Some Longitudinal Lines

On April 22, 2010 · 3 Comments

I have a soft spot for the unintentional readers of the Twelve Mile Circle. Search engines send them randomly to my domain like pollen blowing in the wind. They aren’t consciously trying to arrive at my site. In fact they never knew my site existed. The all-knowing search engines told these mystery readers that I could satisfy their curiosity. These are false positives and the volume increases as I publish more pages.

I love the search engines. I suspect most of you arrived here originally from a search engine query. That’s how I’ve been able to build a nice audience of like-minded geo-oddity enthusiasts over the last couple of years. It’s nice to have people that return regularly, read my simple articles and post their thoughts. False positives inhibit readership. Those people will click over to the next promising link and I will lose them forever.

For the next few entries I’m going to focus on legitimate search engine queries rather than the questionable ones for once. I hope you’ll enjoy the topics even though I’m pandering blatantly to the search engine crowd.

Two questions I’ve noticed in my web logs deal with lines of longitude. Here is the first one for consideration:

Why Aren’t Time Zones Straight Lines?

This question comes up all the time as I review my user statistics. Let’s focus on it directly. It does have a certain appeal on the surface, doesn’t it? Think of how this would simplify maps. That’s true but it would also create unintended consequences. I’m going to examine a situation that could conceivably result in Europe if we followed that method.

Time Zones in Europe
Source: Wikipedia Commons under the terms of the GNU Free Documentation License, Version 1.2 or any later version published by the Free Software Foundation

Let’s pick on the boundary between UTC+1 (Central European Time) and UTC+2 (Eastern European Time). The zones here respect international boundaries. Now let’s draw a line straight down a major longitude, 20° east in this example, and replicate the current time zone boundary as closely as possible.

View Some Longitudinal Lines in a larger map

This provides a good pictorial reason why time zones are not straight lines. Countries would be split. Towns and cities would split. Even individual neighborhoods would be split. Imagine the nightmare of trying to figure out the proper time in any borderland area. Watches would have to come with GPS chips to flip back-and-forth to the proper time as one moved across an arbitrary line. People would be early or late for their appointments, shopping or transportation connections. The line looks pretty on a map but it has no realistic connection to the ground.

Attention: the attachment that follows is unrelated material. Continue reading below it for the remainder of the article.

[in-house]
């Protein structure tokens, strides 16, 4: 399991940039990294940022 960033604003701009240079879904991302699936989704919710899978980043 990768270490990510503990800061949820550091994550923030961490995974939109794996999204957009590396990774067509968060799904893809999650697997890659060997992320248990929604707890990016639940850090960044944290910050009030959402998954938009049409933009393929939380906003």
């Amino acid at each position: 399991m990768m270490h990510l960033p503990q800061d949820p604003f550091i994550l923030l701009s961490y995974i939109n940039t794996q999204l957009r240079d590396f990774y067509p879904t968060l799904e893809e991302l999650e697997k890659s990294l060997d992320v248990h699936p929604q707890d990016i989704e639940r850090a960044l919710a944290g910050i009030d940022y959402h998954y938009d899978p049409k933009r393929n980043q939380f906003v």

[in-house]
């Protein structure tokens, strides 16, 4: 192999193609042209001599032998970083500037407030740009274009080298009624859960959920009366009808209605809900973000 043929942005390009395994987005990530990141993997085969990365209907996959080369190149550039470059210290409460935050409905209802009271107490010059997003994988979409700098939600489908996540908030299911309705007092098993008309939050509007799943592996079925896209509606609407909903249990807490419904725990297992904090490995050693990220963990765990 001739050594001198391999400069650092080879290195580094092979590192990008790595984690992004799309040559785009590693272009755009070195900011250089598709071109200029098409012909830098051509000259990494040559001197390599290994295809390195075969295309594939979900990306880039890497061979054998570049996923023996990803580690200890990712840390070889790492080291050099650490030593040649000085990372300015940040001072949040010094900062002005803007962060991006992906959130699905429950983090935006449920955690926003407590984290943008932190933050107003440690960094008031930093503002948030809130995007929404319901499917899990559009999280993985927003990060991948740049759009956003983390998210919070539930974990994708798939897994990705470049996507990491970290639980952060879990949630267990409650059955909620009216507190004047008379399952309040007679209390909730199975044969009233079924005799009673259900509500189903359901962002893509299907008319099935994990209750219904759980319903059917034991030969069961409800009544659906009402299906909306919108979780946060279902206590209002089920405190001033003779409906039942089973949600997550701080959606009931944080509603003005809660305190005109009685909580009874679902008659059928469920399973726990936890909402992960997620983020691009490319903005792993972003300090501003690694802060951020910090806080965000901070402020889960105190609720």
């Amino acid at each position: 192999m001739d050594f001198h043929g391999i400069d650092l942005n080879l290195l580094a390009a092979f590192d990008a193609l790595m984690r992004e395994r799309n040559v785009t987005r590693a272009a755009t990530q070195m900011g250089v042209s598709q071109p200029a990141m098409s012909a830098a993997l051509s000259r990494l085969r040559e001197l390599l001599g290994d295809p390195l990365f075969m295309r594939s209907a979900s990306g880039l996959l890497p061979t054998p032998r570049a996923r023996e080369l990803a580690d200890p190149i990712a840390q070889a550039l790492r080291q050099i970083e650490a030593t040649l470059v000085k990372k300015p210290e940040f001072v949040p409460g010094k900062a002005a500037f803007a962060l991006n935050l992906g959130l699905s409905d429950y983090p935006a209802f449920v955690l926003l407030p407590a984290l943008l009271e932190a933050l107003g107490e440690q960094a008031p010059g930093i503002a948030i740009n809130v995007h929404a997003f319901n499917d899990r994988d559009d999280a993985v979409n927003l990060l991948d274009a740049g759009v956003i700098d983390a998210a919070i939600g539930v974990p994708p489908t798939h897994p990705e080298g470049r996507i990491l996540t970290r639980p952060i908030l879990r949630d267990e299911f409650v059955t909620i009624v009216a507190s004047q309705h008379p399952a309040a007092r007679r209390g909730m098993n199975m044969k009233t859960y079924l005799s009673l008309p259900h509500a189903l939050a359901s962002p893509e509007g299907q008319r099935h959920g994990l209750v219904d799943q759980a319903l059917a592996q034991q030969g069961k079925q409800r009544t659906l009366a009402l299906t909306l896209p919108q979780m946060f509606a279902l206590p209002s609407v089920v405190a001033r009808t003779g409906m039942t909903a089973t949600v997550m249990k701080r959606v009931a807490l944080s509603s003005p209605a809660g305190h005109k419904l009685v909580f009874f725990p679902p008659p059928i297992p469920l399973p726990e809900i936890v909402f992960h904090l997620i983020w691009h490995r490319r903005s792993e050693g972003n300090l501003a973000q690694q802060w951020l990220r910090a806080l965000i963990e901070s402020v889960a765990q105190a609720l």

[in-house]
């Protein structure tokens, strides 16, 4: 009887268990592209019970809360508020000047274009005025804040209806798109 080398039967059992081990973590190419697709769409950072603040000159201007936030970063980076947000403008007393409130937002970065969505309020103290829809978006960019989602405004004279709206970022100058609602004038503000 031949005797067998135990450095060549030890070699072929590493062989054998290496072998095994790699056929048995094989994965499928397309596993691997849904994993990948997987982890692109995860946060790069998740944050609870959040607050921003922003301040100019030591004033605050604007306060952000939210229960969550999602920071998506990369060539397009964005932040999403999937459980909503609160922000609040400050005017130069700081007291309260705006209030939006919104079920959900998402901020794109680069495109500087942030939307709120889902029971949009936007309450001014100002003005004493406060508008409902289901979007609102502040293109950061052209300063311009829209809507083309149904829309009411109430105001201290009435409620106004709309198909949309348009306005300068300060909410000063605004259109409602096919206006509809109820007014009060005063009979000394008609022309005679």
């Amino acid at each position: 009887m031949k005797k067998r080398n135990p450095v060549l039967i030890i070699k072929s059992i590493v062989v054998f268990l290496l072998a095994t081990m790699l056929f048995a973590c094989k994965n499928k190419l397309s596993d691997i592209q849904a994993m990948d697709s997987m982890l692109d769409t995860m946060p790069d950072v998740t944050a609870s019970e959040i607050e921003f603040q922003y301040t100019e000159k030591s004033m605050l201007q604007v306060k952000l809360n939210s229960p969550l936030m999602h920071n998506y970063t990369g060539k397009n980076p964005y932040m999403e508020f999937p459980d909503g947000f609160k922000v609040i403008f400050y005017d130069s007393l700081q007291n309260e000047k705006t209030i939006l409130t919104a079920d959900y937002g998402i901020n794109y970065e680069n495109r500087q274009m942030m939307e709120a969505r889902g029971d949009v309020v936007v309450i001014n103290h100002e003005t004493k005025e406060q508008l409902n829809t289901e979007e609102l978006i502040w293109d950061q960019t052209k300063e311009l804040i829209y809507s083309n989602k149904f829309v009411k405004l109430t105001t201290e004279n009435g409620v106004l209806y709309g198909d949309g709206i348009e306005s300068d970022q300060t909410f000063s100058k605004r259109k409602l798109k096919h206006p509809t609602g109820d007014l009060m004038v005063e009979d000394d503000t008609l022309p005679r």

It’s much better to let each country decide how to apply time zones that meet the needs of its citizenry.

Is Any Part of Wisconsin Further East than Florida?

I’m endlessly fascinated by longitudes. Seriously. They play all sorts of sneaky tricks on one’s mind, like: which location is further west, Reno or Los Angeles, Glasgow or Madrid, UC Berkeley or Stanford?

I must admit that I’d never thought about the Wisconsin-Florida situation before. However, it seems to be something that multiple people want to know and it’s easy enough to figure out. I think the question should probably be rephrased: Is any part of Wisconsin further east than any part of Florida?

The easternmost point of Wisconsin is found within Lake Michigan northwest of Manitou Island (approximately 86.25° west longitude). The westernmost point of Florida is located within the Perdido River about seven miles east of Bay Minette, Alabama (approximately 87.63° west longitude). That right there tells us that some portion of Wisconsin is further east than some portion of Florida. Let’s draw a couple of lines on the map along the longitudes of easternmost Wisconsin and westernmost Florida.

View Some Longitudinal Lines in a larger map

The part of Wisconsin further east than some of Florida falls within the shaded area,

View Some Longitudinal Lines in a larger map

As does the part of Florida further west than some of Wisconsin.

It’s a bigger overlap than I expected. Thank you, anonymous lurkers, for asking.

On April 22, 2010 · 3 Comments

3 Responses to “Some Longitudinal Lines”

  1. Mike Lowe says:

    Cool work on the Wisconsin section. My parents are from Milwaukee so I like WI.

  2. Joshua says:

    It’s interesting that Russia has a small bit in Eastern European Time zone at Kaliningrad. Then again since the fall of the USSR, Kaliningrad is an interesting detached remnant from the rest of Russia.

  3. twitchard says:

    A Snapple fact brought me here. “Wisconsin had parts farther east than parts of Florida”

Comments are closed.

12 Mile Circle:
An Appreciation of Unusual Places
Don't miss an article -
Subscribe to the feed!

RSS G+ Twitter
RSS Twelve Mile Circle Google Plus Twitter
Monthly Archives
Days with Posts
October 2017
« Sep